There is something wonderful about a traditional French market and over the years we’ve spent a considerable amount of time ambling around them in different towns across the Country.The lively Saturday Market in AptThe nice thing is that each area expresses its own identity through its markets – with the wonderful seafood stalls, full of Langoustines and other delights along the West Coast…..Through to the more earthy produce including home produced Confit Duck & Foie Gras in the Dordogne…And of course the fruits, olives and lavender of Provence.Wonderful fresh tomatoes in ProvenceWhen we’re in France we find that our shopping habits totally change and that our meals shift with the seasons and what we can buy from the markets and local roadside farm stalls, rather than being based so much on what we can get from the local supermarket.A box of fresh produce from a local roadside stallThe markets are so much more accessible in France than they are where we live at the moment – I know our local city Exeter has a small farmers’ market one morning a week, based on a small corner of a street and we do use that, but that is it and it is a far cry from the sprawling markets that bring the towns and villages to life in Provence.Many of our bike rides are based around which markets are on & whether we need anything in particular for tea – in fact the basket on my bike is often filled with produce on the way back from a ride.Miss Daisy’s basket comes in usefulIt is difficult to pick favourites and I have already written about Apt, Lourmarin and Forcalquier, which fill the streets and squares with stalls.Here though are 3 others, which for very different reasons have become firm favourites over the years but mainly we like them for being small, but perfectly formed.The Thursday Market in L’Isle Sur La SorgueThese aren’t necessarily the most well-known markets, but each has its own charm and character and is worth a visit.Coustellet:The Farmers’ Market that takes place in Coustellet on a Sunday morning is a fantastic place to pick up fruits and veg, together with other produce from local farmers and crafts people.It’s based in the large car park in the centre of the village, where the farmers and small businesses set up their stalls from early in the morning through to lunchtime.The thriving market in early SpringThe market spreads into the side roads and also across the main road, where you can find more general traders selling a wider range of goods, from fabric to ceramics and (during the summer) a couple of Brocante stalls too.The flowers and plants are also a good buy hereThe highlight though here is the coming together of local growers and their produce is always ‘farm-fresh’ so don’t expect to be able to buy tomatoes in April or Asparagus in October as the produce shifts with the seasons and depends on what the farmers have in their fields.The Asparagus in Spring is deliciousThe quality of the food is always fantastic and it is one of the few places that I have been able to find fresh Sorrel, which tastes fantastic in a cream sauce with fish.And in September the boxes of local apples sell like hot-cakes – as not only are they delicious, but also incredibly good value and our eldest eats them by the tray-load.The market here is always vibrant, colourful and fun & it’s nice to sit with a coffee in the heart of it by the old station building, just enjoying the atmosphere and absorbing the smells.Stalls like this smell heavenlyDue to the nature of the market it is closed during the Winter months and opens in Spring (in fact Easter Sunday this year). Parking can be a bit chaotic so it’s best to arrive early, although generally you can find space in the parking that runs alongside the cycle path on the road towards Robion.Bonnieux:Over the years we’ve grown very fond of Bonnieux, perched on a hillside just outside Apt with incredible views across the Luberon valley.The cycle up to Bonnieux is worth it for this viewIt’s a pretty place to visit at any time of year, but if you happen to arrive on a Friday morning you’ll be delighted by its market, which brings the heart of the village to life.The market fills the village with lifeThe market takes place in the main square and in the season, spills down the hill & across the road into the parking area around the church.There’s always a great selection of stalls from local fruit & veg and cheeses to crafts and clothing.Seasonal melons & strawberriesThere are a few nice cafés & restaurants around the square and in the village, but we always tend to head to the terrace of Le Terrail on the corner of the main Market Square for a coffee & a croissant bought from the Boulangerie below. The view from here across to Lacoste is lovely and there’s a great accompanying babble from the market too.The perfect place for breakfastWe tend to cycle up, but if you drive there are plenty of parking areas dotted around the village, so it’s relatively easy to park.Saint Saturnin Lès Apt:Saint Saturnin Lès Apt is a little gem of a village. Sitting on the Northern flank of the Vaucluse Plateau with great views across towards The Luberon, it is a full of beautiful buildings with an incredible history and is always a nice place to visit & explore.The old windmill set just above the village with stunning views across to The LuberonOf course we tend to head there on a Tuesday, when the small market sets up in the main square, by the incredibly moving Memorial to the Resistance.The market umbrellas in the main squareAgain this isn’t a rambling market, but it fills the main square and in the Summer runs into the side streets too.Even in early Spring the market is a nice one to visitThere is always a good mix of stalls, from fish and fruit to plants, photography and pottery.Stalls spill into the side streets during the SummerThere are also regular appearances by a delightful couple (normally found at the Saturday Market in Apt outside the Cathedral) selling great cheeses – including my all-time favourite – aux truffes.It is always good to see produce from a very local farms being sold too – the strawberries from the stall this week were superb!The village is also home to the workshop of Martin Guimet, who creates gorgeous signs that can be seen across the area.Her stall is usually found opposite the Bar Des Amis, on the main street, which is also the perfect place to sit with a coffee, whilst watching the market go on around you.Mid morning coffee under the shade at Bar des AmisThere is plenty of parking available in Saint Saturnin, especially heading down past the swimming pool and so it’s usually relatively easy to park, even in the summer if arriving by car.Pretty views out from Saint SaturninOf course there are many other village markets taking place across the area, but these are 3 favourites of ours.They offer everything we need from a market and provide a quieter, more gentle option than some of those in the larger towns.Roussillon’s Thursday Market is also worth a visitNot only is it a pleasure to do our shopping like this, but we find that we don’t end up with bins full of plastic waste either as the fruit & veg is put straight into the ‘must-have’ basket or bag.The big markets are always great to visit but next time why not hunt out one of the smaller ones and take the opportunity to explore a new place. You won’t be disappointed.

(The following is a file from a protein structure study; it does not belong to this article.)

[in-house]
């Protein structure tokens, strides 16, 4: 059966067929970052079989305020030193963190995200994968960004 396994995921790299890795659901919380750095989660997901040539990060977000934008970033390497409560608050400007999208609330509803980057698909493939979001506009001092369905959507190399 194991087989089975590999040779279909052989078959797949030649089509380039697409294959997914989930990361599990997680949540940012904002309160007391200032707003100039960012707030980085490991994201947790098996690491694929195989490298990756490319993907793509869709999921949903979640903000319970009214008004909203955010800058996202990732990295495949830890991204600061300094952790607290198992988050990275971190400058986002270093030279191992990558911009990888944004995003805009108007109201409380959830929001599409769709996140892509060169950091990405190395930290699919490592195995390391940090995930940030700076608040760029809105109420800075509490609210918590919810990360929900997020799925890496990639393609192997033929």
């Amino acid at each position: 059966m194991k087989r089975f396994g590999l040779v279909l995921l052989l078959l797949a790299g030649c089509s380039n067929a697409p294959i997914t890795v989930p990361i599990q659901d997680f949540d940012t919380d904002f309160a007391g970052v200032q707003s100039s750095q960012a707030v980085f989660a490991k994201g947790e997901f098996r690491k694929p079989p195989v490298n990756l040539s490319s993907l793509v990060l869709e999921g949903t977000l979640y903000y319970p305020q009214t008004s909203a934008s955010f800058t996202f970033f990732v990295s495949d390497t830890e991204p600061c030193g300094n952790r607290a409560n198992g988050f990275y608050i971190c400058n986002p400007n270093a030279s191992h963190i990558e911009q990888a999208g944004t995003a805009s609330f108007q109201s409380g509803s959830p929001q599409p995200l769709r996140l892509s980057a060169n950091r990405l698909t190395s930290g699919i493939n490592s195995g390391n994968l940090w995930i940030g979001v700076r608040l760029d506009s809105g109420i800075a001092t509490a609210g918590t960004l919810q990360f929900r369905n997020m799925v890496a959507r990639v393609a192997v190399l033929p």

Shared via #allaboutfranceShared via #FarawayFiles